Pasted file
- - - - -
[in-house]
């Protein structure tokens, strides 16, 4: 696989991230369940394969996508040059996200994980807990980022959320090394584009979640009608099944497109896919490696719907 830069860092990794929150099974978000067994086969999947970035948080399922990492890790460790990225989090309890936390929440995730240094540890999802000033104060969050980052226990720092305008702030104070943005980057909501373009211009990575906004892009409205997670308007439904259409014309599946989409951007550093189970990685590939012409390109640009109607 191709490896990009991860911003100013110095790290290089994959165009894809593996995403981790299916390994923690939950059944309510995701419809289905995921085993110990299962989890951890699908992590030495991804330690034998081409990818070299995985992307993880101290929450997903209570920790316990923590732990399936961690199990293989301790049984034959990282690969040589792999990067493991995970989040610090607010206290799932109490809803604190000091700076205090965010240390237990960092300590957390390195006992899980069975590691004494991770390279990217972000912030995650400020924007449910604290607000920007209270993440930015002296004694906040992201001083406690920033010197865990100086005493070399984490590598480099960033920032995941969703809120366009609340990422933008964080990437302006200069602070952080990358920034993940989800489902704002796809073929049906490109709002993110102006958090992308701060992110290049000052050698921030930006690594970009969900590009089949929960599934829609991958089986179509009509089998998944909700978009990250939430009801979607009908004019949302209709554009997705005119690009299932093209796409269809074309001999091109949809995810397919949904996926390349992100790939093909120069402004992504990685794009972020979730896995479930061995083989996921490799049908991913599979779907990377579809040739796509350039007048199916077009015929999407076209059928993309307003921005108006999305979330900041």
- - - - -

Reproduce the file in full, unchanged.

[in-house]
């Protein structure tokens, strides 16, 4: 696989991230369940394969996508040059996200994980807990980022959320090394584009979640009608099944497109896919490696719907 830069860092990794929150099974978000067994086969999947970035948080399922990492890790460790990225989090309890936390929440995730240094540890999802000033104060969050980052226990720092305008702030104070943005980057909501373009211009990575906004892009409205997670308007439904259409014309599946989409951007550093189970990685590939012409390109640009109607 191709490896990009991860911003100013110095790290290089994959165009894809593996995403981790299916390994923690939950059944309510995701419809289905995921085993110990299962989890951890699908992590030495991804330690034998081409990818070299995985992307993880101290929450997903209570920790316990923590732990399936961690199990293989301790049984034959990282690969040589792999990067493991995970989040610090607010206290799932109490809803604190000091700076205090965010240390237990960092300590957390390195006992899980069975590691004494991770390279990217972000912030995650400020924007449910604290607000920007209270993440930015002296004694906040992201001083406690920033010197865990100086005493070399984490590598480099960033920032995941969703809120366009609340990422933008964080990437302006200069602070952080990358920034993940989800489902704002796809073929049906490109709002993110102006958090992308701060992110290049000052050698921030930006690594970009969900590009089949929960599934829609991958089986179509009509089998998944909700978009990250939430009801979607009908004019949302209709554009997705005119690009299932093209796409269809074309001999091109949809995810397919949904996926390349992100790939093909120069402004992504990685794009972020979730896995479930061995083989996921490799049908991913599979779907990377579809040739796509350039007048199916077009015929999407076209059928993309307003921005108006999305979330900041």